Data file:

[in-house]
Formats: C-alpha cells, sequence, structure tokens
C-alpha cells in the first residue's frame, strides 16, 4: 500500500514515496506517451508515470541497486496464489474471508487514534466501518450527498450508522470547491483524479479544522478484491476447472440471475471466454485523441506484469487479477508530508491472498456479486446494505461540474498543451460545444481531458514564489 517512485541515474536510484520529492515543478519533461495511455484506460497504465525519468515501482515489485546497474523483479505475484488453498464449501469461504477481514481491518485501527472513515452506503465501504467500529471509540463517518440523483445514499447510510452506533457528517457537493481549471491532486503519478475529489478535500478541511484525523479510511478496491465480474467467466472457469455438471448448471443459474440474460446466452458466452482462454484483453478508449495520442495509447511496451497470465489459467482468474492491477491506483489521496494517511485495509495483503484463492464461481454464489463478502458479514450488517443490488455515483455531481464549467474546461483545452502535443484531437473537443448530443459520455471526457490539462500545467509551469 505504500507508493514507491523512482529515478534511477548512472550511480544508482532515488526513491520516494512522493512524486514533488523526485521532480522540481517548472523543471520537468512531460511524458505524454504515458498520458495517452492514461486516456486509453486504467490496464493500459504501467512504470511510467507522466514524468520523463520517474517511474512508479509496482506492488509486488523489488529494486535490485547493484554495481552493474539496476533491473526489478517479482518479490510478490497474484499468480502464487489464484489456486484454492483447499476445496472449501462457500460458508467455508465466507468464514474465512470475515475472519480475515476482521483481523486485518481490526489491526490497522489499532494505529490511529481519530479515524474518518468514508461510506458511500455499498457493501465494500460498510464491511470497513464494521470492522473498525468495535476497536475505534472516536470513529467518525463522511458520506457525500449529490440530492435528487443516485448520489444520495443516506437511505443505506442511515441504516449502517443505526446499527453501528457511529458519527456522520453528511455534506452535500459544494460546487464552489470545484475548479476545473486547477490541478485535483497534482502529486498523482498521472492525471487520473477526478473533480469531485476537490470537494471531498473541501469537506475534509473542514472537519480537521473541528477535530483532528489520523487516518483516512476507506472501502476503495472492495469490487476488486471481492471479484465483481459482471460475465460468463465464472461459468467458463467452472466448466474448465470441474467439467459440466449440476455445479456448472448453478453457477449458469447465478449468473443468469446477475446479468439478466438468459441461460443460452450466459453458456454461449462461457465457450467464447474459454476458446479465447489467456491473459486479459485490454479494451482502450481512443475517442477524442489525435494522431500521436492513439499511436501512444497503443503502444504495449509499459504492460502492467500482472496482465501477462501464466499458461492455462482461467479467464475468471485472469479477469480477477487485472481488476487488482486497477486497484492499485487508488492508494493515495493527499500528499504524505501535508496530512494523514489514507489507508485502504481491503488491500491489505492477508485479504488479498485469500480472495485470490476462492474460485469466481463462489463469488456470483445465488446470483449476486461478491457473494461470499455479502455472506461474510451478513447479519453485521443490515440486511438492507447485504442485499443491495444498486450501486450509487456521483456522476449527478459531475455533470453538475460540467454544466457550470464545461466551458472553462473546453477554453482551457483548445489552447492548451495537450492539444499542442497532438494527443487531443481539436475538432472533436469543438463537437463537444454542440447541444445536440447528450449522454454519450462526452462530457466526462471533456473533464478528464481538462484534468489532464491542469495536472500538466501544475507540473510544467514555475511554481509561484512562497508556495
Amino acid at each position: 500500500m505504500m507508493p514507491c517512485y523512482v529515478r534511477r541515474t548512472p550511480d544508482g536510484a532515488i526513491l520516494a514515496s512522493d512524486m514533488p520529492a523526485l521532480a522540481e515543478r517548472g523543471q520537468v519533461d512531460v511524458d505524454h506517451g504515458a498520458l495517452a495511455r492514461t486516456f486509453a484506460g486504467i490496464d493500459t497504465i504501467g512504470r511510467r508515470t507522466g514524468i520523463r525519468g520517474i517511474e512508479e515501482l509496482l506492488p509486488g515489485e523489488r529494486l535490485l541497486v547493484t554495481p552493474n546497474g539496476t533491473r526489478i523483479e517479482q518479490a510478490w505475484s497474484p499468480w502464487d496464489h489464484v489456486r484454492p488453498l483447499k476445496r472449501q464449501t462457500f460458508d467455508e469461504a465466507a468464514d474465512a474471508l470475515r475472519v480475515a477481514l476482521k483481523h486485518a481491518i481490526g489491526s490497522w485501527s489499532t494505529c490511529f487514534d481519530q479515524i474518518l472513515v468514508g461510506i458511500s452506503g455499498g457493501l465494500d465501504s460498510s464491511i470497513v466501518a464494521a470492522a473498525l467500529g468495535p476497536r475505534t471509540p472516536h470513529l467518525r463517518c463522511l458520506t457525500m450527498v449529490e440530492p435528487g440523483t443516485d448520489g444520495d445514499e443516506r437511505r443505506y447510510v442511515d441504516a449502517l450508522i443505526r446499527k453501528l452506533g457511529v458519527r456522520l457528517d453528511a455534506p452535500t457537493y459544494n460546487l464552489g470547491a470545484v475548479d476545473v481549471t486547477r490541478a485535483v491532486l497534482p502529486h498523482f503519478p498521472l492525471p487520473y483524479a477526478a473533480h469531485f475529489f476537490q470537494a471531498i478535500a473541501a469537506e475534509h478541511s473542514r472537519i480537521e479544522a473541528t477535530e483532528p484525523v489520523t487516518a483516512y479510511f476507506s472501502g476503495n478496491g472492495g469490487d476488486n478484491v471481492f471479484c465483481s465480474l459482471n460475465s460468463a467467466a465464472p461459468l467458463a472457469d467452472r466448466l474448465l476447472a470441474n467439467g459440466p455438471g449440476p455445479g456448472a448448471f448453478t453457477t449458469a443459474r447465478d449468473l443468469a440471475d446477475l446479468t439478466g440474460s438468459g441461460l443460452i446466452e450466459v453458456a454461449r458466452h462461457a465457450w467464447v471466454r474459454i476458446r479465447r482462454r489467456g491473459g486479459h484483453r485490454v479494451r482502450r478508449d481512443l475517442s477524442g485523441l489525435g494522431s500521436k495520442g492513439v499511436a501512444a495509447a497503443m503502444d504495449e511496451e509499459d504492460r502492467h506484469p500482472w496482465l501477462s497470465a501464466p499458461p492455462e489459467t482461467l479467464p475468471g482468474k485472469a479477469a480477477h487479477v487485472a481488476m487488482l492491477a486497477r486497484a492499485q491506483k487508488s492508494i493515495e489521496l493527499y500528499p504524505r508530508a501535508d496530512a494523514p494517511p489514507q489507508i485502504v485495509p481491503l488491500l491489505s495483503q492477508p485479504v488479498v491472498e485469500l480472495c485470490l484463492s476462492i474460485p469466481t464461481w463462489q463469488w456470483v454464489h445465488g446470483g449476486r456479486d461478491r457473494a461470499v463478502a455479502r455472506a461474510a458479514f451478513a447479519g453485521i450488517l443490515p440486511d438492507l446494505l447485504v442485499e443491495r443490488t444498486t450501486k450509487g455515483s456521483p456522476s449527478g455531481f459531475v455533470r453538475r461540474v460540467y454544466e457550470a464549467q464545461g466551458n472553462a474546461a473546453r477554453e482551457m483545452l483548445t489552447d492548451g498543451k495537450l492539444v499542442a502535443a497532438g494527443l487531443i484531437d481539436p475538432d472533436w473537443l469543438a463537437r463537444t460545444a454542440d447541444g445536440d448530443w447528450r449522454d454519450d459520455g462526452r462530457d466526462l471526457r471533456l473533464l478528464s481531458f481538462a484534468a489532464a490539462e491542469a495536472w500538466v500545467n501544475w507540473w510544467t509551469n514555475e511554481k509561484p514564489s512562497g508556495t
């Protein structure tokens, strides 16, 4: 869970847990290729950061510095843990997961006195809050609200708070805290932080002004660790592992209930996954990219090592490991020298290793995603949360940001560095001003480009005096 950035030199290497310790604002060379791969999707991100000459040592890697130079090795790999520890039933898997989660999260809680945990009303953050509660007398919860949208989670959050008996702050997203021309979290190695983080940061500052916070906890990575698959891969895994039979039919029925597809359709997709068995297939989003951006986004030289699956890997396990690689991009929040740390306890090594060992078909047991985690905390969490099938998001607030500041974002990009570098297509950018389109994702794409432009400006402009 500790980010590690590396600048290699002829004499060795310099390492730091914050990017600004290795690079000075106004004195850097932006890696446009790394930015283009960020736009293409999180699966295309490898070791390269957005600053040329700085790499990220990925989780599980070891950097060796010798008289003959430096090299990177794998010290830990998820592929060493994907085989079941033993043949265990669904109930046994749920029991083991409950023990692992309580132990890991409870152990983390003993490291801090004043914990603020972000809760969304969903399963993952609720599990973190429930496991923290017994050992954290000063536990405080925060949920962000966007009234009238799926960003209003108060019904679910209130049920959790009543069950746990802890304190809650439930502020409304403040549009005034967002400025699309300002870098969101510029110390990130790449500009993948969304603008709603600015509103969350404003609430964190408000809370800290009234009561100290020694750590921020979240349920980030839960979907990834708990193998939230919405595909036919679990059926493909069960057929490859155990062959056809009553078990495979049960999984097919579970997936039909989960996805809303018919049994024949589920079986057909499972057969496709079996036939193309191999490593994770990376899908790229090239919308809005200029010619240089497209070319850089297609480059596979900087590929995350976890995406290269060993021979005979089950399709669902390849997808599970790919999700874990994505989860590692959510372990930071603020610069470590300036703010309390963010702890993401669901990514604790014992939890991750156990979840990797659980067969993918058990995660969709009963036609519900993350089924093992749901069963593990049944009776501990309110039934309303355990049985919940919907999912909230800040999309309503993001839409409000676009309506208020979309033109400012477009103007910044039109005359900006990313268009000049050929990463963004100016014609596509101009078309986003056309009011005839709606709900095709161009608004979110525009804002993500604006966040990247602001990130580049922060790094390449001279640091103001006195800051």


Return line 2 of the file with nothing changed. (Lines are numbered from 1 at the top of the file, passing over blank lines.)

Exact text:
Formats: C-alpha cells, sequence, structure tokens